The combined effect of lower-than-market prices and the continual threat of court-ordered refunds, needless to say, has had a powerful disincentive effect on the producers' desire to explore and develop new sources of natural gas. At the same time, the lower-than-market prices provided a strong stimulus to demand for natural gas, since as time went on it became a relatively cheaper and cheaper fuel. The final straw was provided by the money market of 1969 and 1970; with interest rates at 9 and 10%, gas producers could frequently earn a much better return on their money by investing it, rather than spending it on bringing in new sources of gas. Thus, fall and winter of 1970 found many of the pipeline companies and utilities unable to buy sufficient gas from the producers—the latter simply were not producing at the old fixed price. It should be pointed out that as of now there is no actual shortage of natural gas supplies; known reserves (i.e., neglecting all probable but unconfirmed sources) are sufficient for many years. It is just that there is no reason for producers to bring it to market at current prices.

The FPC is finally beginning to bestir itself and admit that something is wrong with its position; it has cautiously proposed exempting small producers from price regulation and has talked about granting large producers a 5 cent per 1000 cu. ft. increase (on new-well gas only). Industry economists estimate that the free-market price would currently be about 10 cents above the current average price of 40 cents per 1000 cu. ft. Thus, the FPC's moves are only a minor step, applying to only a fraction of the market; further, they leave unchanged the basic principle that the government, rather than the market, should determine the price. In that the Commission only invites further shortages. Pipeline companies are taking what few steps they can to obtain more gas.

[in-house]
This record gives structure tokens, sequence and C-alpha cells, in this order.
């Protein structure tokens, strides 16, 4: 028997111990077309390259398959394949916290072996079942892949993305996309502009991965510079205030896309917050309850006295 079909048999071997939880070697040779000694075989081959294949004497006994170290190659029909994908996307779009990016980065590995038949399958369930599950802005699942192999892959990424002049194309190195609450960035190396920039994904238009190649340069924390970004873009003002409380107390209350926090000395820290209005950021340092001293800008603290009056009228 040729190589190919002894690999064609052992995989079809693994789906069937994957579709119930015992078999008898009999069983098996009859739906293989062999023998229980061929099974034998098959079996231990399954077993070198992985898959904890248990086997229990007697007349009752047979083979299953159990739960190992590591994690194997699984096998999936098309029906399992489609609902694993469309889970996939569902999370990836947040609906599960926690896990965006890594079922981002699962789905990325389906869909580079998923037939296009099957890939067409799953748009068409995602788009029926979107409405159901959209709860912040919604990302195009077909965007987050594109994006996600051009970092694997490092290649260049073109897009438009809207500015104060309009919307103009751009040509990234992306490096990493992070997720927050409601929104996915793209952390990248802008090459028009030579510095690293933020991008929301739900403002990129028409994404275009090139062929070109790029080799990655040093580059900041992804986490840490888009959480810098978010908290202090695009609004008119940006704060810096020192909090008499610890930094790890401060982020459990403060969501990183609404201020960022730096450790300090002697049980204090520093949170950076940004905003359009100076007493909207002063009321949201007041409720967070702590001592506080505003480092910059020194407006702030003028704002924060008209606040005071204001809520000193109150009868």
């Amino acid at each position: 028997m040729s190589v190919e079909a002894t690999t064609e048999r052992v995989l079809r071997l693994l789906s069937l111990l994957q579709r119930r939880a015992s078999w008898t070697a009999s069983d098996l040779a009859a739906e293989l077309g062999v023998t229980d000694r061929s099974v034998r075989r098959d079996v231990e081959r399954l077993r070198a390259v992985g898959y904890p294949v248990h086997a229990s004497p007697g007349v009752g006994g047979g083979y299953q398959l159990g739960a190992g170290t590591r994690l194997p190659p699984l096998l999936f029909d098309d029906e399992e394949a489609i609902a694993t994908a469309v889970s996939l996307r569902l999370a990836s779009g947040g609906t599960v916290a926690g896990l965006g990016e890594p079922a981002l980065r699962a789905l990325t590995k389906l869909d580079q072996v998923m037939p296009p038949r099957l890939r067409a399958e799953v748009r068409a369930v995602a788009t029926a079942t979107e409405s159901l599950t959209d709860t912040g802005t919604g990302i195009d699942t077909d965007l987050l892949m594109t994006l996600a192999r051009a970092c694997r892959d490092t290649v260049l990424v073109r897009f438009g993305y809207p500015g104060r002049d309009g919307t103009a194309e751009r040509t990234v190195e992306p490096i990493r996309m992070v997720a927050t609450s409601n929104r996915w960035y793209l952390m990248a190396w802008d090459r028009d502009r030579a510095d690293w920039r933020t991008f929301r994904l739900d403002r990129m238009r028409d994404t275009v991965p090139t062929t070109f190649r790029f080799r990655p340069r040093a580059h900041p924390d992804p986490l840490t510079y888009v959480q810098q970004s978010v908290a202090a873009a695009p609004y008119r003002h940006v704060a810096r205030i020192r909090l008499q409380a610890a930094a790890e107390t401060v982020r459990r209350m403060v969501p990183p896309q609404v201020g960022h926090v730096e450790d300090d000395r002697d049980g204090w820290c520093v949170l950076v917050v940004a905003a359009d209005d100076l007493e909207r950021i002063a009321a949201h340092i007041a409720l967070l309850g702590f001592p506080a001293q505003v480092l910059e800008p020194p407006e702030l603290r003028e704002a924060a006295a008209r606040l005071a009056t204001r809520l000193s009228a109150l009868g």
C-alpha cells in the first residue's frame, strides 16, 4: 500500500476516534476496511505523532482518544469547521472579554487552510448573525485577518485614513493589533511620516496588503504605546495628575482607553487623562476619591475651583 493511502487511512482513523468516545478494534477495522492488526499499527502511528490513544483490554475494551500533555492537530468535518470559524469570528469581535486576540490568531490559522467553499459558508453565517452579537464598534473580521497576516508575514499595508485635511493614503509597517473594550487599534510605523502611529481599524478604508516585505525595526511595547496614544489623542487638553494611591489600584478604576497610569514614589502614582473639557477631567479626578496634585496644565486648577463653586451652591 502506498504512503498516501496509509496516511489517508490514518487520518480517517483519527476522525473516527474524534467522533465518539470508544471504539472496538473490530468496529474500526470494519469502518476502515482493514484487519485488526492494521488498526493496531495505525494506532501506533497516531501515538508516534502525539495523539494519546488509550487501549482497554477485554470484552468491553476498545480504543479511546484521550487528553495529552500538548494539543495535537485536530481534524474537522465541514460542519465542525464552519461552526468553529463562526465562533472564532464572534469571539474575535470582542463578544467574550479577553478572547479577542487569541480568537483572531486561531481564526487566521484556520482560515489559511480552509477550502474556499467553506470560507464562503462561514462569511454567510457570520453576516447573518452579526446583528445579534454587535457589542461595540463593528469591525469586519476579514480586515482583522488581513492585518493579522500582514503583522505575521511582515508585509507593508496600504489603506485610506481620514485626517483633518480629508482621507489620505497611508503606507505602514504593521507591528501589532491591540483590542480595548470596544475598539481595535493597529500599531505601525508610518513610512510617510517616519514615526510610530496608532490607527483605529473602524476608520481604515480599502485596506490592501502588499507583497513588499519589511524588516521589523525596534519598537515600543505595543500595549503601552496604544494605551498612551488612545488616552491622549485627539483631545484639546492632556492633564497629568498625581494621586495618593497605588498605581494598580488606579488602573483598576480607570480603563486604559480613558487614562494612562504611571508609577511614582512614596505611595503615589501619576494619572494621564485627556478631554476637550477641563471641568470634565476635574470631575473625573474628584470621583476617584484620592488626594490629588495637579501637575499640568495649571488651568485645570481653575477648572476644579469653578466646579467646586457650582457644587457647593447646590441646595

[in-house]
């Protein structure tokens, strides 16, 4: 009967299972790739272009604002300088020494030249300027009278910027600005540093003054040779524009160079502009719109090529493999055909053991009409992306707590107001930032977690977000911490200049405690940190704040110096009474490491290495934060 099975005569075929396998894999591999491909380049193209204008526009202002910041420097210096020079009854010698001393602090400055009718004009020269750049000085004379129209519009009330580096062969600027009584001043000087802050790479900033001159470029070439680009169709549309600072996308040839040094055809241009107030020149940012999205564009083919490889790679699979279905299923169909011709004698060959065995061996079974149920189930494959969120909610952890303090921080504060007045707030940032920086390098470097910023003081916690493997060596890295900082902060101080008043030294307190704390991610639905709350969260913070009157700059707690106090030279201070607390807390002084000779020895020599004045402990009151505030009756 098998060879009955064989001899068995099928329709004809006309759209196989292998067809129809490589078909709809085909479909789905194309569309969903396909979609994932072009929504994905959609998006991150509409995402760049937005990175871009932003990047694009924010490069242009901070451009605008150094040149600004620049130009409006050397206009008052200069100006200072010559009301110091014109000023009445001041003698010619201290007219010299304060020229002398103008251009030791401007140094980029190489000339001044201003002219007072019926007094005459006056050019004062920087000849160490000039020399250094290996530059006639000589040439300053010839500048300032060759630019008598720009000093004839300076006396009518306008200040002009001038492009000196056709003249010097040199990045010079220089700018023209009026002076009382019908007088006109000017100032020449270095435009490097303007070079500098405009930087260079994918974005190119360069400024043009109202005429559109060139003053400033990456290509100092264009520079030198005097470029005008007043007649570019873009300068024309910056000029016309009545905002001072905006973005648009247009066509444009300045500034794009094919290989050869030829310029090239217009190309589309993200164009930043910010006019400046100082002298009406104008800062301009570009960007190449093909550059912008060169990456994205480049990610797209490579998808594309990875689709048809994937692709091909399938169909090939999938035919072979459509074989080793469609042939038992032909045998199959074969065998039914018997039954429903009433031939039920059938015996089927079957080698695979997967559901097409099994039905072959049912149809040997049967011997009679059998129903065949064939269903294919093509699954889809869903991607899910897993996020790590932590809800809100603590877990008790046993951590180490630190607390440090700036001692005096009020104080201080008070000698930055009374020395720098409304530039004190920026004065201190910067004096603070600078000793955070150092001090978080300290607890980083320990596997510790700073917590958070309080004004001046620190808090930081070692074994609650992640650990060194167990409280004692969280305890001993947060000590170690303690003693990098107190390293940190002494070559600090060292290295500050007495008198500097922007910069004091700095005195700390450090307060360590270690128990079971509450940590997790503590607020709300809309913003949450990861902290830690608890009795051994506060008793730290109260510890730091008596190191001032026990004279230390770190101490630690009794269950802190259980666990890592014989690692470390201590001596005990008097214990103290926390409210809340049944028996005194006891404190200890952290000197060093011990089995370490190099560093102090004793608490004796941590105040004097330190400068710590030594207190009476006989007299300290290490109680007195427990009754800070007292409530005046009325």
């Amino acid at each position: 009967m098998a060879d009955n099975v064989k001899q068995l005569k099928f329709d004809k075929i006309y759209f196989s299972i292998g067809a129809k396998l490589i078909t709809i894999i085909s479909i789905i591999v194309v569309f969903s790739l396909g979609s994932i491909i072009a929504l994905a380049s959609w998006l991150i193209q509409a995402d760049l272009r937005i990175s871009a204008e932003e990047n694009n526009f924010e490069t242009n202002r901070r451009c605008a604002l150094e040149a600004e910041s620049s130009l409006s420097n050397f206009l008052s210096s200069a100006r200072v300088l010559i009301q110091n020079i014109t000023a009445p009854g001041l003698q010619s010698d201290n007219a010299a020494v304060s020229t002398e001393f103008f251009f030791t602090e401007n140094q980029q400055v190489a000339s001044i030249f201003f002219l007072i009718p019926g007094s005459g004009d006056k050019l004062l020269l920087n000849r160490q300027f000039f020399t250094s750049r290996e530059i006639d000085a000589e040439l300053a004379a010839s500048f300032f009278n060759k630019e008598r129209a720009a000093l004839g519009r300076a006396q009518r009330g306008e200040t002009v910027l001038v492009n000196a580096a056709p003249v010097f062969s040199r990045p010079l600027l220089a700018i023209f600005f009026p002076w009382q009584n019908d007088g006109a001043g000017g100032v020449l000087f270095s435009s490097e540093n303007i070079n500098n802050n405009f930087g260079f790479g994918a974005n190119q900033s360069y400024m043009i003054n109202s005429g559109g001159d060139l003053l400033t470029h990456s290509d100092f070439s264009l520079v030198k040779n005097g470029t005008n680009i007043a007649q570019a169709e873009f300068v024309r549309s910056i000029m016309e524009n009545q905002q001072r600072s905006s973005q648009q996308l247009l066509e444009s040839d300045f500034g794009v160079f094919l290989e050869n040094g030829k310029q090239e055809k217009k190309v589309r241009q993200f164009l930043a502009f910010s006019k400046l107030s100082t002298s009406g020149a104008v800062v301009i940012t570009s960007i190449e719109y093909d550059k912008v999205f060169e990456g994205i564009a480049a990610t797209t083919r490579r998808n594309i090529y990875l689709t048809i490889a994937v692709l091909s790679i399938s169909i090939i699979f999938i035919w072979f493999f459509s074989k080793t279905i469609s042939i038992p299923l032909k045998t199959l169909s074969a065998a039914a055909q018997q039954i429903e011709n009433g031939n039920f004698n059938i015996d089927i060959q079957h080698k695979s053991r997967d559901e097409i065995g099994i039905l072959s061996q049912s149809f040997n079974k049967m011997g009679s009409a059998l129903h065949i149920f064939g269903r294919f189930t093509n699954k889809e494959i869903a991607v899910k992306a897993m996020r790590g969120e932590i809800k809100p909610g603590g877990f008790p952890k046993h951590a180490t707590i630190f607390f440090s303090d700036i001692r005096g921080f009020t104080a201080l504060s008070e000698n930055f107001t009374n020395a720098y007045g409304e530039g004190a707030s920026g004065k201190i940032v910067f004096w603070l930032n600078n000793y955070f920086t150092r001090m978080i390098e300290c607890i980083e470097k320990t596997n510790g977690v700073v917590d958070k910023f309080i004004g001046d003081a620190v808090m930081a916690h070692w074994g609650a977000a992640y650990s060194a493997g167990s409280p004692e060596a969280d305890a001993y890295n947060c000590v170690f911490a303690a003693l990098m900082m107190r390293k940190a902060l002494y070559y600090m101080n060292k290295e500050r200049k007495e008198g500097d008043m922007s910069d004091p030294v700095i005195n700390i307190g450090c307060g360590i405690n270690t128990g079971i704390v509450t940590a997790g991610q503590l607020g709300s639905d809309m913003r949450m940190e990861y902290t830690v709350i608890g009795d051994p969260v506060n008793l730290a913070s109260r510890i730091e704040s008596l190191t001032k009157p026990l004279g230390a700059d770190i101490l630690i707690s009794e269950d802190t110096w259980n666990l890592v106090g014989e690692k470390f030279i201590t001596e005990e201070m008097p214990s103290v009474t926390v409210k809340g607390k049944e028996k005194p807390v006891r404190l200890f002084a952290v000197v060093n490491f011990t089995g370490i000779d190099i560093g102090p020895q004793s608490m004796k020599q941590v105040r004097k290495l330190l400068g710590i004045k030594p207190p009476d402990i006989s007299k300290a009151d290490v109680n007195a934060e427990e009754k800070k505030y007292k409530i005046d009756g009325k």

Several are planning to import liquified natural gas (LNG) from Algeria and Venezuela, although the first small amounts will not be available until late 1971. The price of the imported LNG is expected to be between 65 and 70 cents per 1000 cu. ft.—another indication of how far out of line the current 40 cents price is. Pipeline and utility companies presumably have enough demand for gas to be willing to pay such a price by next winter. If the past is any guide, the shortages will probably be worse by then.

Oil production is probably more entangled in politics than any other industry. Although a complete analysis is beyond the scope of this article, the salient points concerning regulation of supply and pricing can be summarized briefly. The U.S. oil market is divided between the thirty "majors"—large international oil producers—and some 15,000 "independents"—small and medium-sized domestic producers. The federal government controls the market by setting oil import quotas and regulating interstate oil shipments, while the state governments set monthly production quotas. With this type of politico-economic structure, the lobbying aims of the majors and the independents are somewhat different. The majors tend to oppose import quotas and assistance to Israel; they have a stake in Arab oil and want to ensure that they can continue to obtain it and sell it in the U.S. The independents, by contrast, "count amongst Israel's best friends…and they are careful always to advocate a policy which will prevent the flow of Arab oil from endangering their industry, wealth, and future" (from Survival, June 1970)4. They consequently favor strict import quotas.

The President's Task Force on Oil Imports found that import quotas, by restricting imports to 12.5 percent of U.S. consumption, drive up the price of oil from a free market level of $2.24 per barrel to about $3.90 per barrel.5 Put another way, the Task Force estimated that American consumers last year paid about $5 billion more for oil products than they would have in the absence of import restrictions.6 Thus, the widespread complaints by users—both individual consumers and utilities—about the high price of oil supplies, is largely a result of the quota system. In addition, the state regulatory agencies, such as the Texas Railroad Commission, set monthly oil production quotas for the industry, at a certain percentage of the wells' maximum production rate (e.g., for September 1969 the Texas quota was set at 3,354,696 barrels per day—53.7 percent of the wells' ability to produce). The effect of such quotas (another cozy arrangement between the government and the producers) is to restrict the supply in order to support the artificially high price level. The quotas thereby prevent "destructive competition" between producers, in response to the high demand by consumers and utilities.